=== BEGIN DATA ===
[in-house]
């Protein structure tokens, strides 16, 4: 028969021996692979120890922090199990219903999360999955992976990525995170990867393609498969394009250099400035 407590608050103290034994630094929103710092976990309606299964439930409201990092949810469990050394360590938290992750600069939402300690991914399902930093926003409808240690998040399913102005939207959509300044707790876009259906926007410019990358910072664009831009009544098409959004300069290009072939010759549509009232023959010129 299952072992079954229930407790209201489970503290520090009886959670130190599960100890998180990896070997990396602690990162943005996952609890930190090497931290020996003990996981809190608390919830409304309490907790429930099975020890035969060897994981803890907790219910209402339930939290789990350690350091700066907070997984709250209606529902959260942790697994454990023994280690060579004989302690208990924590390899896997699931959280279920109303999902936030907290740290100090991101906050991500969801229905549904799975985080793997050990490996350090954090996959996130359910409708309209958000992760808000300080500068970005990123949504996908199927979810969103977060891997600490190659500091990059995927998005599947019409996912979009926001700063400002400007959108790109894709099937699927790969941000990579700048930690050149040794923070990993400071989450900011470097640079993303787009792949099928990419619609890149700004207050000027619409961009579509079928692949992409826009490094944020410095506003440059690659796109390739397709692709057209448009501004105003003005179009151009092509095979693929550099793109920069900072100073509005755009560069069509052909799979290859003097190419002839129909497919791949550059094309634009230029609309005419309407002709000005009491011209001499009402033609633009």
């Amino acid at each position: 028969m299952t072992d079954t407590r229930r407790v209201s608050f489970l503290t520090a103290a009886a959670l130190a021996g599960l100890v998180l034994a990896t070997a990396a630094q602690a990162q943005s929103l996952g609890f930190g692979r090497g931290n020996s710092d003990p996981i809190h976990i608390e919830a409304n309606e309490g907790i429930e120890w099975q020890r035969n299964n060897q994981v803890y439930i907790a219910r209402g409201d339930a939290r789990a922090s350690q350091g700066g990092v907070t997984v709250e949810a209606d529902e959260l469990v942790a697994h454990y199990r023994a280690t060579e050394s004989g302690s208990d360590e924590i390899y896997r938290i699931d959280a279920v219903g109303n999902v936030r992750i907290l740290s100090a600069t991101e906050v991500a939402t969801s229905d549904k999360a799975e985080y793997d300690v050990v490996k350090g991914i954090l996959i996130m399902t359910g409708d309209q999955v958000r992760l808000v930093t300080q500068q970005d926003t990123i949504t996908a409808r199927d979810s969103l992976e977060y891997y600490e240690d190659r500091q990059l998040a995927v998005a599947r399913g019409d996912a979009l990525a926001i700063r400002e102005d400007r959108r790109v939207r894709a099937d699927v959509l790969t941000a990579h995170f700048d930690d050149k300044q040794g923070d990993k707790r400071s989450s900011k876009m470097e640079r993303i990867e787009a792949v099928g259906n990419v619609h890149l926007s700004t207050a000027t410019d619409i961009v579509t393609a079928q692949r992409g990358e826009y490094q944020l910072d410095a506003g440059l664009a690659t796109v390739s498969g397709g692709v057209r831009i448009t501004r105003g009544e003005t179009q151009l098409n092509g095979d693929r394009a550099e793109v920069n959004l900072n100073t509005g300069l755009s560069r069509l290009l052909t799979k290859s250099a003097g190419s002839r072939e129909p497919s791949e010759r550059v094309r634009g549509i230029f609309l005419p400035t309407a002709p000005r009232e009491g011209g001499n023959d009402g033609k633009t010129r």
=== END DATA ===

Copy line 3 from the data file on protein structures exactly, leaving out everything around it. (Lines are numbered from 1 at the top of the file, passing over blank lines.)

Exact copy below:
């Amino acid at each position: 028969m299952t072992d079954t407590r229930r407790v209201s608050f489970l503290t520090a103290a009886a959670l130190a021996g599960l100890v998180l034994a990896t070997a990396a630094q602690a990162q943005s929103l996952g609890f930190g692979r090497g931290n020996s710092d003990p996981i809190h976990i608390e919830a409304n309606e309490g907790i429930e120890w099975q020890r035969n299964n060897q994981v803890y439930i907790a219910r209402g409201d339930a939290r789990a922090s350690q350091g700066g990092v907070t997984v709250e949810a209606d529902e959260l469990v942790a697994h454990y199990r023994a280690t060579e050394s004989g302690s208990d360590e924590i390899y896997r938290i699931d959280a279920v219903g109303n999902v936030r992750i907290l740290s100090a600069t991101e906050v991500a939402t969801s229905d549904k999360a799975e985080y793997d300690v050990v490996k350090g991914i954090l996959i996130m399902t359910g409708d309209q999955v958000r992760l808000v930093t300080q500068q970005d926003t990123i949504t996908a409808r199927d979810s969103l992976e977060y891997y600490e240690d190659r500091q990059l998040a995927v998005a599947r399913g019409d996912a979009l990525a926001i700063r400002e102005d400007r959108r790109v939207r894709a099937d699927v959509l790969t941000a990579h995170f700048d930690d050149k300044q040794g923070d990993k707790r400071s989450s900011k876009m470097e640079r993303i990867e787009a792949v099928g259906n990419v619609h890149l926007s700004t207050a000027t410019d619409i961009v579509t393609a079928q692949r992409g990358e826009y490094q944020l910072d410095a506003g440059l664009a690659t796109v390739s498969g397709g692709v057209r831009i448009t501004r105003g009544e003005t179009q151009l098409n092509g095979d693929r394009a550099e793109v920069n959004l900072n100073t509005g300069l755009s560069r069509l290009l052909t799979k290859s250099a003097g190419s002839r072939e129909p497919s791949e010759r550059v094309r634009g549509i230029f609309l005419p400035t309407a002709p000005r009232e009491g011209g001499n023959d009402g033609k633009t010129r």